The first factor lies in the growth of the middle-class population, which of course have more demands and standards from the healthcare providers than those who struggle to survive alongside the poverty line. Industry representatives and hospitals as a whole are also understanding the change, and now are trying to improve every aspect of their working process, integrating new technological beneficial tools.
The second factor is the government itself. In 2017, in its National Health Policy it was stated that the government plans on creating a national IT backbone that will help to integrate EHRs, as well as making them fully portable. It is the initiatives like this, that will undoubtedly move the whole Health 4.0 thing forward.
The third factor is an enhanced penetration of health insurance. Insurance companies in India are constantly demanding a better and more well-functioning data collection and analysis system, which forces healthcare providers to look for improvement.
The fourth factor is the data revolution that is currently taking place in the country. Initiatives of both Digital India and private sector competition are resulting in affordable and accessible high-speed data connectivity. All of this helps both patients and providers from much smaller towns to gain access to the Health 4.0 tools.
The fifth factor lies in the emergence of patient-centered care. Though not quite, since for the proper patient-centered care, new healthcare delivery models need to be implemented. Modern healthcare delivery process in India is a bit outdated. An unhealthy patient approaches the doctor and is then transferred from patient-centered to person-centered care, which primary focus lies more in the prevention of a disease, rather than in its treatment. True patient-centered care should not only take into an account the well-being of a specific individual but also account for his medical history, family disease history, current demographics, patient’s lifestyle, etc. The ultimate goal is to account for all of these factors in order to provide a personalized, effective and coordinated system for every medical facility in India to follow. The benefits for the patient’s side of things here are truly indescribable.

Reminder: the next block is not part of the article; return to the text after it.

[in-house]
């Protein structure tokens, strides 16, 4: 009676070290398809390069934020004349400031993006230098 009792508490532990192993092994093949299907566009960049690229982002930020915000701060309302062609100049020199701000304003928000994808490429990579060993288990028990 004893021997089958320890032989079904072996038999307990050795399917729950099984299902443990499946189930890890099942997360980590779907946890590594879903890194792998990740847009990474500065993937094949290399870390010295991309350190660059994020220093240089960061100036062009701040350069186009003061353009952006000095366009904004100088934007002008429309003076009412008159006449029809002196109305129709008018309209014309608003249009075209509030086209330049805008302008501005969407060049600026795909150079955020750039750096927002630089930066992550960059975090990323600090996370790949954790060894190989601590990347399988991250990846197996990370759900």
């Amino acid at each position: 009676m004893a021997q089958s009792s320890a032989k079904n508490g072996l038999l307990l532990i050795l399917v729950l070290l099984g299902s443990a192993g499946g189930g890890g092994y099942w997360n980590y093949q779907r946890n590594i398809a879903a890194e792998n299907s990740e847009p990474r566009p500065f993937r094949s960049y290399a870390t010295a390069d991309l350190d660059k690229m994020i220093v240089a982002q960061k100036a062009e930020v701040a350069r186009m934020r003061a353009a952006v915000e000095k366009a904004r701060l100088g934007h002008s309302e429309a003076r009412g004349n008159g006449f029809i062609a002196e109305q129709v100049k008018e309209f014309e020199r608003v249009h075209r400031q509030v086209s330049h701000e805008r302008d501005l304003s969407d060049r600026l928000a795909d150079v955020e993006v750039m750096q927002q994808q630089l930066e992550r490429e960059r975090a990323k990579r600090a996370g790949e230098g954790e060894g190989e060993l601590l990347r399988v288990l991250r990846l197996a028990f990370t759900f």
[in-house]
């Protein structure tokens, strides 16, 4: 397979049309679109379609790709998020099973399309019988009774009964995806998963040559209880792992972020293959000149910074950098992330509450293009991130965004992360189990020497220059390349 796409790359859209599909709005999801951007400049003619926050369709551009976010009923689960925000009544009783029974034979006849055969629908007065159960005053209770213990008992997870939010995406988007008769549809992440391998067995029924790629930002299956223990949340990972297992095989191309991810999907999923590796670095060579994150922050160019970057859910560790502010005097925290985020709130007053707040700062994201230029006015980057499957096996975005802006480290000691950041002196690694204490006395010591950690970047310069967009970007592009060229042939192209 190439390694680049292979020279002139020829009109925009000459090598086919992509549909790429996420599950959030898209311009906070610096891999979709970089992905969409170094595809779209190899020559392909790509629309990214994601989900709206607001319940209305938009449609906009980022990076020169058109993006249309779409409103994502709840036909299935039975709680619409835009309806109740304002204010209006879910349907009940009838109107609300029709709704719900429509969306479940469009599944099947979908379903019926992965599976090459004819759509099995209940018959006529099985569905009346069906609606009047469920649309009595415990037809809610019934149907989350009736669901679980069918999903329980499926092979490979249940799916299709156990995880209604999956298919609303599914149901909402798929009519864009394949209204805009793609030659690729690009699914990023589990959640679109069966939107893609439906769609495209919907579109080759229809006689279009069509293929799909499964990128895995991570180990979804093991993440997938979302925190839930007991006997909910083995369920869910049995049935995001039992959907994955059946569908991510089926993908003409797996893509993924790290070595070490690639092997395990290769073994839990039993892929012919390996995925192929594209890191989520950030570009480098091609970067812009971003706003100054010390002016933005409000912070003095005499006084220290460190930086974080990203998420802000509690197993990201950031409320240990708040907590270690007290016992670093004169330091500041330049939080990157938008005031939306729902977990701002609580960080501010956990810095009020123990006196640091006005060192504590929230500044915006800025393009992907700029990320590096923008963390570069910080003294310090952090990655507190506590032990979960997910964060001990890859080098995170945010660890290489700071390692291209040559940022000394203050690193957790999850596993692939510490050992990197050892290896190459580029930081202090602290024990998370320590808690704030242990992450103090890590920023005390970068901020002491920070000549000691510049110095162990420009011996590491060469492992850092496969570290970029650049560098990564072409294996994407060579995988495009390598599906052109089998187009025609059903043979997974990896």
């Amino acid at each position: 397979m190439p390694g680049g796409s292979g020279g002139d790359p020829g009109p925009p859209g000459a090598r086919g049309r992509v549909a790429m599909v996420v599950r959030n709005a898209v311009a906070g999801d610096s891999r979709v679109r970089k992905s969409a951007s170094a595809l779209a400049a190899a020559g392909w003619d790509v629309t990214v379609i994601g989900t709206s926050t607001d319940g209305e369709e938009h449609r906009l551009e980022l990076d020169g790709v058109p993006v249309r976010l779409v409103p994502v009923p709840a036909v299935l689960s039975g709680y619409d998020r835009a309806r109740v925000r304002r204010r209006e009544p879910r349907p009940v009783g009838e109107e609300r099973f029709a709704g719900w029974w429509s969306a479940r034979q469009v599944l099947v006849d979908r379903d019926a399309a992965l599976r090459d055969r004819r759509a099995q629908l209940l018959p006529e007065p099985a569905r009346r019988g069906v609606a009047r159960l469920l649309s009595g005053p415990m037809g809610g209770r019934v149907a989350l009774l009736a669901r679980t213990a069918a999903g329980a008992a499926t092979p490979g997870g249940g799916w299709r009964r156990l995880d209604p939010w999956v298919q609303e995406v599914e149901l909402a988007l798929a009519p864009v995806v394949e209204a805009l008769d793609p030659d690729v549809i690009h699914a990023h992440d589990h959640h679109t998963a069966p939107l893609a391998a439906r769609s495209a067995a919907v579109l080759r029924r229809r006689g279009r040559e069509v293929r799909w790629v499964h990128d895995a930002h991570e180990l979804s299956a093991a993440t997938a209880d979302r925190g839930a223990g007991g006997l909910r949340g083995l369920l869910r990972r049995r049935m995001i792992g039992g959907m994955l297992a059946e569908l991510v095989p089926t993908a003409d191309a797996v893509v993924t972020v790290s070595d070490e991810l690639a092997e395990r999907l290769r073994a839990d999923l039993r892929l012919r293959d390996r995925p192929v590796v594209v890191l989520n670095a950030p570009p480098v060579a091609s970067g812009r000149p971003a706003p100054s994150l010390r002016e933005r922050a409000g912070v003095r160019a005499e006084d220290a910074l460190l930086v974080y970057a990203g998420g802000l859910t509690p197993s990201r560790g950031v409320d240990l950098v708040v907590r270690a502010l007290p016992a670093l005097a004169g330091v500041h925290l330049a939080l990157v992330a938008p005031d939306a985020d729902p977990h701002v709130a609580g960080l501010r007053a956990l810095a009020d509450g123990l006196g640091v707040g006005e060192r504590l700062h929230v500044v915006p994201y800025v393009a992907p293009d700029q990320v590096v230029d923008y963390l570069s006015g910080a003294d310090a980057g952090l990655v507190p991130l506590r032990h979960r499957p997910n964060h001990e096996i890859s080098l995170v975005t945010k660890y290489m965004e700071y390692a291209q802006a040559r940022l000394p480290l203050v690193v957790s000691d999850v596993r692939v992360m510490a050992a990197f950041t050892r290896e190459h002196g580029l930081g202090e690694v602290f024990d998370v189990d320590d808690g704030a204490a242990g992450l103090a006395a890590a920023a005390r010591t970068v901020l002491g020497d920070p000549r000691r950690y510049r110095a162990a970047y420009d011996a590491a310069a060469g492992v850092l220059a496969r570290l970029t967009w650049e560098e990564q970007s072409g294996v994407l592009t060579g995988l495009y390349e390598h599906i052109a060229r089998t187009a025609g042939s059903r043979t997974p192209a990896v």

During the last five years, India saw the rise of the consumer-facing healthcare technological revolution topic, that was on everyone’s minds and talks, from government and investors, all the way to the public. And thought there is a stronging competition from Eastern European healthcare development companies, India is building up its positive reputation faster than ever. New tools that are aimed at the average modern customer are rising in popularity: telemedicine, e-commerce for home delivery of pharmaceuticals, online health service aggregators, as well as a noticeable share of shiny fitness apps. Already existing methods are being revisited and modernized, which also helps to improve healthcare delivery, like the chat-based basic healthcare service apps and online consults. This significant need for healthcare technology in order to bridge resource gaps in India, and the huge potential of artificial intelligence to offer various affordable solutions at scale, means that India may finally be poised to realize the benefits of all of these technologies on health outcomes.